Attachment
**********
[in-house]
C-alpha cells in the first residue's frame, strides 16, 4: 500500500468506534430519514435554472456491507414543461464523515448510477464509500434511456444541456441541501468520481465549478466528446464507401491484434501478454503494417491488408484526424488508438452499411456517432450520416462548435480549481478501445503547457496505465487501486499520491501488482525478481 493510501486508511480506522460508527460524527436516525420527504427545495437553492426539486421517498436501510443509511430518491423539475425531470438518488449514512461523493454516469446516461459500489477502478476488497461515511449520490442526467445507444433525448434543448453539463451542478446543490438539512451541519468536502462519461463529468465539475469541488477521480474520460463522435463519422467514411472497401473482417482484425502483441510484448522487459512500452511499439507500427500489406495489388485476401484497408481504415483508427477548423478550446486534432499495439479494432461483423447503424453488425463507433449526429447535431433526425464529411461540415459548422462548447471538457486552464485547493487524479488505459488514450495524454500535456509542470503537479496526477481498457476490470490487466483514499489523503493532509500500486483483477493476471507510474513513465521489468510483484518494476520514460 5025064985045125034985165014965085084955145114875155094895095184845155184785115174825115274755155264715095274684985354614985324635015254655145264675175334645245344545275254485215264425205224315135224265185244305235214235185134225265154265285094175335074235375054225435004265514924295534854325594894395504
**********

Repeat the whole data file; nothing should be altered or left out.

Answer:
[in-house]
C-alpha cells in the first residue's frame, strides 16, 4: 500500500468506534430519514435554472456491507414543461464523515448510477464509500434511456444541456441541501468520481465549478466528446464507401491484434501478454503494417491488408484526424488508438452499411456517432450520416462548435480549481478501445503547457496505465487501486499520491501488482525478481 493510501486508511480506522460508527460524527436516525420527504427545495437553492426539486421517498436501510443509511430518491423539475425531470438518488449514512461523493454516469446516461459500489477502478476488497461515511449520490442526467445507444433525448434543448453539463451542478446543490438539512451541519468536502462519461463529468465539475469541488477521480474520460463522435463519422467514411472497401473482417482484425502483441510484448522487459512500452511499439507500427500489406495489388485476401484497408481504415483508427477548423478550446486534432499495439479494432461483423447503424453488425463507433449526429447535431433526425464529411461540415459548422462548447471538457486552464485547493487524479488505459488514450495524454500535456509542470503537479496526477481498457476490470490487466483514499489523503493532509500500486483483477493476471507510474513513465521489468510483484518494476520514460 5025064985045125034985165014965085084955145114875155094895095184845155184785115174825115274755155264715095274684985354614985324635015254655145264675175334645245344545275254485215264425205224315135224265185244305235214235185134225265154265285094175335074235375054225435004265514924295534854325594894395504